Sandra Dear, owner of The Little Boho Bookshop in Bayonne, N.J., reported that her store was closed from the middle of March until June 22. The store is open for browsing now, with restrictions on occupancy and masks required for all. There are sanitizing stations around the store, and customers have to sanitize "the minute you enter the store." Despite those restrictions, Dear added, she's trying to make things at her store feel "as normal as it can possibly get."
Prior to reopening in June, Dear and her team reached out to customers saying they wanted to reopen, but could "only do so if you help us." Customers have been fantastic about both following safety guidelines and supporting the store in general, she said. The Little Boho Bookshop was closed for four months and has yet to receive any kind of assistance. The store is only still open because customers "lifted us up and brought us here."
When asked about how she's approached holiday buying this year, Dear said it has "created a level of anxiety" for her and her team. They quickly realized that the options were either commit to books early and then "work your butt off" to sell them, or wind up having to "chase books" throughout the holidays. They committed to key titles that they feel their customers will want and also stocked up on essential nonbook items.
This month, they've been promoting Christmas in October "in a big way." Online customers have responded well to that message, and to promote things in-store they've been hosting pop-ups each weekend with a variety of small local businesses that sell complementary products. Social media has been a major part of getting the early shopping message out, and in general the store has been leaning on social media heavily throughout the pandemic. Dear added that by October 24, it's "going to look like Christmas" at her store. "We don't have the luxury of waiting."
Over the past few months, The Little Boho Bookshop has been featured on a variety of lists of Black-owned bookstores to support. Dear said she never really identified her store as a Black-owned store, though "my customers knew who I was--you walk in and there's a Black lady." This wave of support for Black-owned businesses, she continued, has taken "a bit of anxiety away" and has been "a bit freeing as well." While she's happy that her store and other Black-owned stores are getting more attention, she said that her customers "are not coming to us because I'm African American, but because of the ambience in store and online." Her message, she pointed out, is "this is our happy place. Come and make it yours."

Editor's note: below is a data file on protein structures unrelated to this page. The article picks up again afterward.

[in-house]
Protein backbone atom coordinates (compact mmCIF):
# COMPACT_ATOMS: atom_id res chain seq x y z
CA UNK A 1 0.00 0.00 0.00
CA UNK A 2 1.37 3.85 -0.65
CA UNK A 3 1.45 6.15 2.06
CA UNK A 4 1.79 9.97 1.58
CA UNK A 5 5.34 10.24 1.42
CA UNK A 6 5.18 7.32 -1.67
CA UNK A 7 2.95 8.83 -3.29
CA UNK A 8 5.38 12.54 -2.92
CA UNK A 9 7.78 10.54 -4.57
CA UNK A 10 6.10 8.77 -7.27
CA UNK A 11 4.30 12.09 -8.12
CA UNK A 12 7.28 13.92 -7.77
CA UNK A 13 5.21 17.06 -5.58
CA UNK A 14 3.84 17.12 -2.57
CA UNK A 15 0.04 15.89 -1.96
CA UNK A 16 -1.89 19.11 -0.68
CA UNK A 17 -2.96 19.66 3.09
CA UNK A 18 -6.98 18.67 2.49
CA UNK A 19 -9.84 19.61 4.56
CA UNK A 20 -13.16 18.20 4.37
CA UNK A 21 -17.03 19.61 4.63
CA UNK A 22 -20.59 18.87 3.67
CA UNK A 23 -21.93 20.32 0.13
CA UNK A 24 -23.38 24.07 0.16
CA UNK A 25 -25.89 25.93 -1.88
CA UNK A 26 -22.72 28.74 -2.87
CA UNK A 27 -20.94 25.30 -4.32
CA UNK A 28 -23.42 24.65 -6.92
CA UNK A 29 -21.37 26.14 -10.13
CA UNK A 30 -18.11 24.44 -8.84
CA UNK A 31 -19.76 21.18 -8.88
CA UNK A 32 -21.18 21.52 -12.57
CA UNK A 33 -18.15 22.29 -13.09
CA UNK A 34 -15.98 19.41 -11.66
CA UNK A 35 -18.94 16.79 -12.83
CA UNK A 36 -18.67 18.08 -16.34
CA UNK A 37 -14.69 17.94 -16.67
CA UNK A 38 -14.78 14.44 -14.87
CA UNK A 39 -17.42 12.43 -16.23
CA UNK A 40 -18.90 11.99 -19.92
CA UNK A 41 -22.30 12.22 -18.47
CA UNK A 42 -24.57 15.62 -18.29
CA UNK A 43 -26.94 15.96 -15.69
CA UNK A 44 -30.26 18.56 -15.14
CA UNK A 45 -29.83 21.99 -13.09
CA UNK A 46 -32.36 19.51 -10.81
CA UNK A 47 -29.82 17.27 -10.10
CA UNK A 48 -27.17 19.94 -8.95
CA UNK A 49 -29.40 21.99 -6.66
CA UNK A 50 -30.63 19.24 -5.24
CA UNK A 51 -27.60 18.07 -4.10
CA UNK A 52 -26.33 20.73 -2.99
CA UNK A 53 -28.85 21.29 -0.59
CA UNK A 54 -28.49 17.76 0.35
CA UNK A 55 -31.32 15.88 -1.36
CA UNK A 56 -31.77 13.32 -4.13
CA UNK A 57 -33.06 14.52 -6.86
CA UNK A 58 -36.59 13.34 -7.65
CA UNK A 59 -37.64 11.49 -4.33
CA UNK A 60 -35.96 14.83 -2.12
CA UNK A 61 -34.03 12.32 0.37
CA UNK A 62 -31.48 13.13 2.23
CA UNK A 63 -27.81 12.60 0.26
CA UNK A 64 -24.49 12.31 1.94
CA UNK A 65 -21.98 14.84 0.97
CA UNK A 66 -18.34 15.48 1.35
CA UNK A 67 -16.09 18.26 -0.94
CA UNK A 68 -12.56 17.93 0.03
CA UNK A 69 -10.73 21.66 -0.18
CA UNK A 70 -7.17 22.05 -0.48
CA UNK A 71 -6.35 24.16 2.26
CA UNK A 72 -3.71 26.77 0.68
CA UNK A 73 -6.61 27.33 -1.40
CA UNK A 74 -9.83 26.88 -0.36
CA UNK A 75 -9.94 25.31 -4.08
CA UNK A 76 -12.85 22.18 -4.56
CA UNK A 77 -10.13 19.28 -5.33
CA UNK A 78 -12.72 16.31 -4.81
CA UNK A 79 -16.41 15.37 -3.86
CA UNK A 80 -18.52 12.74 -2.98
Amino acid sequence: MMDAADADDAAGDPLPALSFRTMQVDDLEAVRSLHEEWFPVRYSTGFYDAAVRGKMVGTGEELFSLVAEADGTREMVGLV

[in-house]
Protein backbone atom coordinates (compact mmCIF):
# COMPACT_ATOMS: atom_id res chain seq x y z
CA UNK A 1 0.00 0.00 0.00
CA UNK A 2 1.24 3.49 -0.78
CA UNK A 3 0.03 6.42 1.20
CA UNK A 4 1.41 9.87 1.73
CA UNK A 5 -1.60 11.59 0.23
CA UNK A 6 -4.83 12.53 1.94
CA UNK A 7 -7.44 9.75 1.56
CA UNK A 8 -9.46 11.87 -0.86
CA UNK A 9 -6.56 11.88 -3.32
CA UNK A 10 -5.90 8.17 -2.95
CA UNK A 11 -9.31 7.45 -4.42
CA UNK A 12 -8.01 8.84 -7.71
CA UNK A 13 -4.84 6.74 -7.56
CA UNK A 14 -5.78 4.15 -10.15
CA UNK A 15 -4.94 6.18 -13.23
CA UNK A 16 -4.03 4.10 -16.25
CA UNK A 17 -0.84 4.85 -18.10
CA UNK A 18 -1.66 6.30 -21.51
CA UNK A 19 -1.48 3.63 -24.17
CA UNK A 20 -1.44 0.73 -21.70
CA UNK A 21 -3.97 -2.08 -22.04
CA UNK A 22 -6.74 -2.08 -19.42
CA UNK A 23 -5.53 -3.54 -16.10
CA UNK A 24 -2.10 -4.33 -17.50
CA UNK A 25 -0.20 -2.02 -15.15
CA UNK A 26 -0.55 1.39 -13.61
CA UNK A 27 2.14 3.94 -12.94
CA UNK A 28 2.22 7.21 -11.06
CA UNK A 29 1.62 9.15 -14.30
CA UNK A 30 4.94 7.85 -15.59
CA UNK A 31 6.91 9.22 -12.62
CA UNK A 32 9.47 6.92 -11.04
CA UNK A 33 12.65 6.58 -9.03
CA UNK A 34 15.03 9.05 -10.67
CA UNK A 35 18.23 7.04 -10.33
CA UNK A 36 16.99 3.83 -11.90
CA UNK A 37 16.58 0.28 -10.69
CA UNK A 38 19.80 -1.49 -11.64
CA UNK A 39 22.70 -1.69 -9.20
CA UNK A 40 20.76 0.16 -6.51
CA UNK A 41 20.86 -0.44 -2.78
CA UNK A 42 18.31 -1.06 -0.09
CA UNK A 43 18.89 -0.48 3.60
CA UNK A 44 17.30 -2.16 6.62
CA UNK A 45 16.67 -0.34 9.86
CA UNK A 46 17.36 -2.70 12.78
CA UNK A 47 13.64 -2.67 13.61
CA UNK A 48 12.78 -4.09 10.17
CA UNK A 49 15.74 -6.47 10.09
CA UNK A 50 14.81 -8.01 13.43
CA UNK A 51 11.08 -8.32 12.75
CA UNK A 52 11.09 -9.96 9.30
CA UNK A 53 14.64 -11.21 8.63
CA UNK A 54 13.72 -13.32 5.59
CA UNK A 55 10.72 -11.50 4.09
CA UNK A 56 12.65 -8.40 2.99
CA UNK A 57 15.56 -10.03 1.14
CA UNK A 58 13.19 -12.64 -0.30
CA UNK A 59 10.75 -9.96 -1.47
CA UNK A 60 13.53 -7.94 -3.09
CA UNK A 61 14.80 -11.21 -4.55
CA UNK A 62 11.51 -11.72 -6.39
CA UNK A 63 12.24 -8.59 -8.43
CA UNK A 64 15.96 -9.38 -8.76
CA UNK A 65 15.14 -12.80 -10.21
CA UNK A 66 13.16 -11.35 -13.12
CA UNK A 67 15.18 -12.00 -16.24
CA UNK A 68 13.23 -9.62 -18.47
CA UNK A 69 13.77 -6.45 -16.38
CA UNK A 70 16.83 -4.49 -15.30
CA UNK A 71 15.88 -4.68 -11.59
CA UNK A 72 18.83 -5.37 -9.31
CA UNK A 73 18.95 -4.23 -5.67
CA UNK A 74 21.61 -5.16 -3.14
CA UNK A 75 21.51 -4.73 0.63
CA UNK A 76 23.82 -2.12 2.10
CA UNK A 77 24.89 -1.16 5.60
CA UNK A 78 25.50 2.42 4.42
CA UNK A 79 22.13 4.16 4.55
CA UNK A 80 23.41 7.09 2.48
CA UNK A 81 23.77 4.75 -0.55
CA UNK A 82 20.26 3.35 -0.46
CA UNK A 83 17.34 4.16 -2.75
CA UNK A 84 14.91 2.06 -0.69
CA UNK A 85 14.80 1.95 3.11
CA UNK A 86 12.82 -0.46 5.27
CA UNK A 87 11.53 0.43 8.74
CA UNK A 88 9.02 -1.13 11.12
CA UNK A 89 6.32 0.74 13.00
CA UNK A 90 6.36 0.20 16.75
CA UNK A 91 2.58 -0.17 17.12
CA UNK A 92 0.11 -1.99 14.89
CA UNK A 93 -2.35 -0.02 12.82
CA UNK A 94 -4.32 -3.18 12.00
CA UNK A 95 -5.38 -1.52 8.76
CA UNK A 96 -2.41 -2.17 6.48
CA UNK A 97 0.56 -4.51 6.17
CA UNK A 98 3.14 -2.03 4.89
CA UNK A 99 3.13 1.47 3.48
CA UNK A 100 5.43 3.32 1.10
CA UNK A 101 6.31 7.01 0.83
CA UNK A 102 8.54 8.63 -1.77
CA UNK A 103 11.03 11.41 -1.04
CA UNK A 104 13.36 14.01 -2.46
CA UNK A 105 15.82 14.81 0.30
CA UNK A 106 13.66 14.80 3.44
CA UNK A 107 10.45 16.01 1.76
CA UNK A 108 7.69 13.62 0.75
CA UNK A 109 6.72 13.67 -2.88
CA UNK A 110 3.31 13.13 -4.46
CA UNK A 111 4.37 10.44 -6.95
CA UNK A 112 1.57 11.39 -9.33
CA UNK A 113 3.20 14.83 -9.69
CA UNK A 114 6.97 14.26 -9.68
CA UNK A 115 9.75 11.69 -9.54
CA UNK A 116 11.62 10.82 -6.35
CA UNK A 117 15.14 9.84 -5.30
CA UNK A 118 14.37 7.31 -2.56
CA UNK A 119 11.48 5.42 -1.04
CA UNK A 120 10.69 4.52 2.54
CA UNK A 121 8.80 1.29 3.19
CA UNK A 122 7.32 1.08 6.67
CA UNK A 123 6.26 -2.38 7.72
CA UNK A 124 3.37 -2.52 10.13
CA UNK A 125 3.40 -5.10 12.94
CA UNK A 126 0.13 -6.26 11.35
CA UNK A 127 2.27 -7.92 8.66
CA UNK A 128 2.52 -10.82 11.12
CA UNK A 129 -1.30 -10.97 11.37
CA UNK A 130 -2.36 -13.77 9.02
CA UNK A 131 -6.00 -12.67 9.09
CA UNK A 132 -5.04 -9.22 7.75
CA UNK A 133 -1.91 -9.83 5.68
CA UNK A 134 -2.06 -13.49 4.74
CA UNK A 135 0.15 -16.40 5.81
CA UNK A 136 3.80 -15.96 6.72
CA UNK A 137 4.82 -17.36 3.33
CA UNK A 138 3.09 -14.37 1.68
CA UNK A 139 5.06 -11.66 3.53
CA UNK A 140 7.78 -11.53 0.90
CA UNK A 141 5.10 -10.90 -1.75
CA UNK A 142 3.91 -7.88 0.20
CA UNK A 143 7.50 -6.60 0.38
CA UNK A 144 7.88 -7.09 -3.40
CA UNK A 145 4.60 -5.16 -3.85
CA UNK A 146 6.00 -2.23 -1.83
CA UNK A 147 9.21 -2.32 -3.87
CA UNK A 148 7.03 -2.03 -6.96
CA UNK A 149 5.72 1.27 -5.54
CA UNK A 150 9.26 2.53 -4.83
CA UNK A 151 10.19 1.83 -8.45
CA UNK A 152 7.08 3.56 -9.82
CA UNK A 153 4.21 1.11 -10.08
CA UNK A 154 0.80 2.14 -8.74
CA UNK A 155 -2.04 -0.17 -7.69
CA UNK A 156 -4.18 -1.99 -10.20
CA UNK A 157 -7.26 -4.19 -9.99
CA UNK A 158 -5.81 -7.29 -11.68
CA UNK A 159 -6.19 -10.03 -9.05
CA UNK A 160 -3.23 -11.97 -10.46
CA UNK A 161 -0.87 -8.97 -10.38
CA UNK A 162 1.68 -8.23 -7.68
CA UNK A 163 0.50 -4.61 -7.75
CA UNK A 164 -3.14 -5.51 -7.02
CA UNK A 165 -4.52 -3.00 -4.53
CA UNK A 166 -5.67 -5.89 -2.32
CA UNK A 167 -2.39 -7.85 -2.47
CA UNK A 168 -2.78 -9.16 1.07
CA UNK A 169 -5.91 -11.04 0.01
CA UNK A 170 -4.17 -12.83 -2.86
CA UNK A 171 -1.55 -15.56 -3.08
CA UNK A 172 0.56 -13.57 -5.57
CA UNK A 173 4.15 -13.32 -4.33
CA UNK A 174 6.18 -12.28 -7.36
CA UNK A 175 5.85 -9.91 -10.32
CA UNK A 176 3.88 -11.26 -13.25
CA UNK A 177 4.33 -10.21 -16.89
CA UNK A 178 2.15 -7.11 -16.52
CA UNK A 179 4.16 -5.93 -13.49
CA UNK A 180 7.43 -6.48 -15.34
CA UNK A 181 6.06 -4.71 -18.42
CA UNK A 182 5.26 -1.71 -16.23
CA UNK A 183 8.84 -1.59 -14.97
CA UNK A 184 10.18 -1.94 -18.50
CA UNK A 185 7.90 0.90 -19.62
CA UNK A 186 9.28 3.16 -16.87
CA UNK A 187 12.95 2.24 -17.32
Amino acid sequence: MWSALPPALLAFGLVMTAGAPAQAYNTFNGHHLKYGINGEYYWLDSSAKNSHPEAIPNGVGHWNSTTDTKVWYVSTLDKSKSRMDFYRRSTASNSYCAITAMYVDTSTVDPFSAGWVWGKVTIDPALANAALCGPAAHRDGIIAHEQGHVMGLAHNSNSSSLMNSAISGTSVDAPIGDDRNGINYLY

|While Seminary Co-op remains closed to browsers, curbside pick-up is available.
In Chicago, Ill., The Seminary Co-op Bookstores have yet to reopen for browsing. Jeff Deutsch, director of Seminary Co-op and 57th Street Books, reported that their community has been "overwhelmingly supportive" of the decision to remain closed. While there have been some "stray complaints," they've been reasonable and were mostly all assuaged "after a bit of dialogue."
When the store closed in March, marketing director Clancey D'Isa immediately set to work on developing a tool for "armchair browsing for the socially distant." That led to The Front Table, a digital publication that highlights the titles staff members are particularly passionate about. The Front Table, Deutsch noted, was originally a print publication that mirrored what was being displayed on the co-op's front table. They plan to keep this digital version going "for years to come."
In late May and early June, after protests began around the country in response to the murder of George Floyd, Seminary Co-op put together a reading list that "went beyond the bestseller list." At the same time, there were "profound internal conversations" about the bookstore's responsibilities as an institution. Among other things, Seminary Co-op developed a de-escalation training plan and a statement about police engagement, both of which are now permanent parts of the employee handbook. --Alex Mutter